Tokyo Calling

Tokyo! Running time 112 minutes Written and directed By Michel Gondry, Leos Carax and Bong Joon-Ho Starring Ayako Fujitani, Ryo

Running time 112 minutes
Written and
directed By Michel Gondry, Leos Carax and Bong Joon-Ho
Starring Ayako Fujitani, Ryo Kase, Teruyuki Kagawa, Ayumi Ito

Tokyo! (in Japanese with English subtitles) consists of three short films: Michel Gondry’s Interior Design, Leos Carax’s Merde and Bong Joon-Ho’s Shaking Tokyo. All three pieces contain surreal elements that convey the endless tumult and impermanence of a metropolis that, unlike the other great cities of the world, is constantly changing in the steady swirl of humanity and neon.

Interior Design relates the problems facing a provincial couple, Hiroko and Akira (Ayako Fujitani and Ryo Kase), arriving in Tokyo with the promise of short-term lodging, and with limited cash. Hiroku is an aspiring and self-confident filmmaker, carrying around a finished experimental film that he will try to peddle to the studios. Akira, by contrast, feels insecure because of her lack of vocation. Hence, whereas Hiroko immediately gets a job wrapping gifts in a department store, Akira remains unemployed and unemployable. The couple’s temporary shelter is a small apartment of Akira’s former school classmate, Akemi (Ayumi Ito). When Akemi’s boyfriend begins asking loudly in the other room when her friends are planning to leave the uncomfortably cramped apartment, Hiroko and Akira feel compelled to accelerate their apartment hunting. Still, Akira becomes increasingly despondent over her seeming uselessness, and decides to make a bizarre change in her very identity as a human being.

During all the couple’s travails, a glimpse is afforded us of many of the less desirable sections of Tokyo. This worm’s eye view, as it were, enables Hiroko to ruminate about the many gaps between buildings, thereby allowing ghosts to haunt these gaps.

Merde, the French expletive as pungent as its generally unprintable English-language synonym for excrement, is the title of a low-voltage horror movie with the aptly named title character springing out of the Tokyo sewers to rob and assault pedestrians in one of Tokyo’s most fashionable shopping districts. When this monstrous miscreant discovers a cache of World War II grenades in the sewer, his assaults become more lethal. Finally, he is captured and sentenced to hang despite the efforts of a French publicity-seeking defense attorney. Mr. Carax’s work is the most satirical and derisive of the three segments, with respect to both Tokyo and its supposedly media-obsessed citizens.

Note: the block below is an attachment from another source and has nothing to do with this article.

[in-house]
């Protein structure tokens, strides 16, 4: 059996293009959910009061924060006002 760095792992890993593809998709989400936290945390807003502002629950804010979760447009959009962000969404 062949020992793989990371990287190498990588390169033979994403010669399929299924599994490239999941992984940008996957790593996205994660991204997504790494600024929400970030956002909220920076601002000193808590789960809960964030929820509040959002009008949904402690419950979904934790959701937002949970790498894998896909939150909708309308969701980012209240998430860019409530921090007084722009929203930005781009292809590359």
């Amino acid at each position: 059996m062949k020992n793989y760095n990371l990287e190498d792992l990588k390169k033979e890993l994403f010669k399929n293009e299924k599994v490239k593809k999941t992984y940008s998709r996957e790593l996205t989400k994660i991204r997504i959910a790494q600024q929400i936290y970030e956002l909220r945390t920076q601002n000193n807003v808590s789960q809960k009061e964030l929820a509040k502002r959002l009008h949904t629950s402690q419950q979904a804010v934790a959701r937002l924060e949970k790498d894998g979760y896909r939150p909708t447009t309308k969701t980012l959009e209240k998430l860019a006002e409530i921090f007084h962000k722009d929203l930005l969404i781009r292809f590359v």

The third part of the Tokyo! trilogy, Shaking Tokyo, features Teruyuki Kagawa as a Tokyo shut-in, or hikikimori, who has not left his apartment in 10 years. He communicates with the outside world solely through his telephone, which he utilizes mostly to order pizzas for his sustenance, and then meticulously stacks the empty pizza boxes in symmetrical rows that take up most of the space in his tiny apartment. He pays for the pizzas with money mailed to him by his father. He makes it a point never to make eye contact with the people who deliver the pizzas. Then one day he happens to look up into the eyes of a beautiful young deliverywoman, and as he stands there transfixed, there is a rumbling and shaking from an earthquake, at which point the young woman faints at the shut-in’s feet. When she regains consciousness, she quickly departs on her bicycle. The shut-in is so determined to find her that he ventures out on the street for the first time in a decade. Along the way, a second earthquake drives a great number of other shut-ins into the street, where they stand in collective perplexity. The earthquake also coincides with the shut-in’s second encounter with the one great love of his life. As Tokyo shakes, two lives hang in the balance.

Michel Gondry is best known for his 2004 breakthrough comedy feature, Eternal Sunshine of the Spotless Mind; Leos Carax for the 1991 Les Amants du Pont-Neuf; and Bong Joon-Ho for the 2006 Korean monster film The Host. The cumulative strangeness of Tokyo! is consistent with the previous eccentricities of the three directors, and is well worth the time of any moviegoer looking for something different in their movie diet.

Tokyo Calling